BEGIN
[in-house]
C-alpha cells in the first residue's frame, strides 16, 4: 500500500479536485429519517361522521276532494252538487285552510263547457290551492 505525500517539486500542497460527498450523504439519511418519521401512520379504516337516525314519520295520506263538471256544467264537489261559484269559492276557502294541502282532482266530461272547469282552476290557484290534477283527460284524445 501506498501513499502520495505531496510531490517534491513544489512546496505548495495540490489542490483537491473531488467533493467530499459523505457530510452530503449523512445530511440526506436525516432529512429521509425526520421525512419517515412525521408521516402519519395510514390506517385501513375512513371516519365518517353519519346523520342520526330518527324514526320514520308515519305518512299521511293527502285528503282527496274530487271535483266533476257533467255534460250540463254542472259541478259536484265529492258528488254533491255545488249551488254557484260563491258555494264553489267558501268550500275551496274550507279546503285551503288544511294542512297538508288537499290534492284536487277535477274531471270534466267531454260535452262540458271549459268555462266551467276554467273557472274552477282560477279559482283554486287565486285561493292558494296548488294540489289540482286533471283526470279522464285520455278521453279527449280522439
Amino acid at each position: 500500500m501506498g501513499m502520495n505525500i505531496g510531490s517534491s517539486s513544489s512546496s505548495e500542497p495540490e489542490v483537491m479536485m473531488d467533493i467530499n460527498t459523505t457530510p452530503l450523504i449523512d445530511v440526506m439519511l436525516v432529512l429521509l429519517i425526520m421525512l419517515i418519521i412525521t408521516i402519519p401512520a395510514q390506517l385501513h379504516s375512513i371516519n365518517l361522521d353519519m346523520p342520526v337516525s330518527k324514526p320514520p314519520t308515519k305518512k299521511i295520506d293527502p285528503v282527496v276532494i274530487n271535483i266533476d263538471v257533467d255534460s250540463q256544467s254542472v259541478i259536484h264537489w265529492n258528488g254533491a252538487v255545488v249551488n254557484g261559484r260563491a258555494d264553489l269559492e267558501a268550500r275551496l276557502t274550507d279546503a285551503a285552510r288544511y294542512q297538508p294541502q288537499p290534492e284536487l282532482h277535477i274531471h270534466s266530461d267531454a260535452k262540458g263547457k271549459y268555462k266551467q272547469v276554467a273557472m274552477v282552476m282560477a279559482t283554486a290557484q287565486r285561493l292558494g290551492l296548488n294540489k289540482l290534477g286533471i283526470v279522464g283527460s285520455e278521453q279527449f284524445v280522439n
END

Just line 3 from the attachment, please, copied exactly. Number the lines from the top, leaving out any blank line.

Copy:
Amino acid at each position: 500500500m501506498g501513499m502520495n505525500i505531496g510531490s517534491s517539486s513544489s512546496s505548495e500542497p495540490e489542490v483537491m479536485m473531488d467533493i467530499n460527498t459523505t457530510p452530503l450523504i449523512d445530511v440526506m439519511l436525516v432529512l429521509l429519517i425526520m421525512l419517515i418519521i412525521t408521516i402519519p401512520a395510514q390506517l385501513h379504516s375512513i371516519n365518517l361522521d353519519m346523520p342520526v337516525s330518527k324514526p320514520p314519520t308515519k305518512k299521511i295520506d293527502p285528503v282527496v276532494i274530487n271535483i266533476d263538471v257533467d255534460s250540463q256544467s254542472v259541478i259536484h264537489w265529492n258528488g254533491a252538487v255545488v249551488n254557484g261559484r260563491a258555494d264553489l269559492e267558501a268550500r275551496l276557502t274550507d279546503a285551503a285552510r288544511y294542512q297538508p294541502q288537499p290534492e284536487l282532482h277535477i274531471h270534466s266530461d267531454a260535452k262540458g263547457k271549459y268555462k266551467q272547469v276554467a273557472m274552477v282552476m282560477a279559482t283554486a290557484q287565486r285561493l292558494g290551492l296548488n294540489k289540482l290534477g286533471i283526470v279522464g283527460s285520455e278521453q279527449f284524445v280522439n